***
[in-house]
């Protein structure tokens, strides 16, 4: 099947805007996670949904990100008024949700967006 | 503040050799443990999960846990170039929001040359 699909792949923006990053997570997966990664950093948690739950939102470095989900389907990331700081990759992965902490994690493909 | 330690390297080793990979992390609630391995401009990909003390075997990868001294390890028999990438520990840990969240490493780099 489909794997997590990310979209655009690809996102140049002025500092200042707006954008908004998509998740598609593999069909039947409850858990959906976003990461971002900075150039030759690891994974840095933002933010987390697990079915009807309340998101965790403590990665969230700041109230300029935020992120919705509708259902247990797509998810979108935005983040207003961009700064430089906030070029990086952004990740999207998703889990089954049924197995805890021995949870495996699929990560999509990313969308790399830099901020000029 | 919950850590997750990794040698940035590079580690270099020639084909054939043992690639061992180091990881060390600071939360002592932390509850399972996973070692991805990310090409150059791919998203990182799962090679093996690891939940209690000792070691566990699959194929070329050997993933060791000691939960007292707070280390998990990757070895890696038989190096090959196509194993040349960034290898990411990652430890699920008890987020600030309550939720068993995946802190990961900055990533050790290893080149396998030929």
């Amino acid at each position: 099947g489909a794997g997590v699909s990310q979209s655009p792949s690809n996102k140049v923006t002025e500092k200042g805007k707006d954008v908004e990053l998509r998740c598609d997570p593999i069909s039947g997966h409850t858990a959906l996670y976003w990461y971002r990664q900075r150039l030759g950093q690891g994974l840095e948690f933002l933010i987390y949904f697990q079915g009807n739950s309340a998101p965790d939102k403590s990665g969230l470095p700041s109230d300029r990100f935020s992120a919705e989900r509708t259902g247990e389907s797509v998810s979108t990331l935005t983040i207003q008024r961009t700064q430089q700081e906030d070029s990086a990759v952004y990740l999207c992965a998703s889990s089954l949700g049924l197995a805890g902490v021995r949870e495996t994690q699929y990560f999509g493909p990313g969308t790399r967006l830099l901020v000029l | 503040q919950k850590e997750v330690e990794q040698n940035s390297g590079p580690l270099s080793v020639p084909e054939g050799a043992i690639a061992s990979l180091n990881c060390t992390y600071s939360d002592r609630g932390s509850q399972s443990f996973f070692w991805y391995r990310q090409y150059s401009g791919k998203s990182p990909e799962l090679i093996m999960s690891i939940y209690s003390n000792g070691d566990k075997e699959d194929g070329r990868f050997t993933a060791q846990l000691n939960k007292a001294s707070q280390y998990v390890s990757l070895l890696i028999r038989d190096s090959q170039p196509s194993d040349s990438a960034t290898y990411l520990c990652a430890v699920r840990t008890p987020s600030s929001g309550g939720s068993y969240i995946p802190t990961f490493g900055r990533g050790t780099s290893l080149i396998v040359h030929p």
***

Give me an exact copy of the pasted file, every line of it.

[in-house]
């Protein structure tokens, strides 16, 4: 099947805007996670949904990100008024949700967006 | 503040050799443990999960846990170039929001040359 699909792949923006990053997570997966990664950093948690739950939102470095989900389907990331700081990759992965902490994690493909 | 330690390297080793990979992390609630391995401009990909003390075997990868001294390890028999990438520990840990969240490493780099 489909794997997590990310979209655009690809996102140049002025500092200042707006954008908004998509998740598609593999069909039947409850858990959906976003990461971002900075150039030759690891994974840095933002933010987390697990079915009807309340998101965790403590990665969230700041109230300029935020992120919705509708259902247990797509998810979108935005983040207003961009700064430089906030070029990086952004990740999207998703889990089954049924197995805890021995949870495996699929990560999509990313969308790399830099901020000029 | 919950850590997750990794040698940035590079580690270099020639084909054939043992690639061992180091990881060390600071939360002592932390509850399972996973070692991805990310090409150059791919998203990182799962090679093996690891939940209690000792070691566990699959194929070329050997993933060791000691939960007292707070280390998990990757070895890696038989190096090959196509194993040349960034290898990411990652430890699920008890987020600030309550939720068993995946802190990961900055990533050790290893080149396998030929």
């Amino acid at each position: 099947g489909a794997g997590v699909s990310q979209s655009p792949s690809n996102k140049v923006t002025e500092k200042g805007k707006d954008v908004e990053l998509r998740c598609d997570p593999i069909s039947g997966h409850t858990a959906l996670y976003w990461y971002r990664q900075r150039l030759g950093q690891g994974l840095e948690f933002l933010i987390y949904f697990q079915g009807n739950s309340a998101p965790d939102k403590s990665g969230l470095p700041s109230d300029r990100f935020s992120a919705e989900r509708t259902g247990e389907s797509v998810s979108t990331l935005t983040i207003q008024r961009t700064q430089q700081e906030d070029s990086a990759v952004y990740l999207c992965a998703s889990s089954l949700g049924l197995a805890g902490v021995r949870e495996t994690q699929y990560f999509g493909p990313g969308t790399r967006l830099l901020v000029l | 503040q919950k850590e997750v330690e990794q040698n940035s390297g590079p580690l270099s080793v020639p084909e054939g050799a043992i690639a061992s990979l180091n990881c060390t992390y600071s939360d002592r609630g932390s509850q399972s443990f996973f070692w991805y391995r990310q090409y150059s401009g791919k998203s990182p990909e799962l090679i093996m999960s690891i939940y209690s003390n000792g070691d566990k075997e699959d194929g070329r990868f050997t993933a060791q846990l000691n939960k007292a001294s707070q280390y998990v390890s990757l070895l890696i028999r038989d190096s090959q170039p196509s194993d040349s990438a960034t290898y990411l520990c990652a430890v699920r840990t008890p987020s600030s929001g309550g939720s068993y969240i995946p802190t990961f490493g900055r990533g050790t780099s290893l080149i396998v040359h030929p």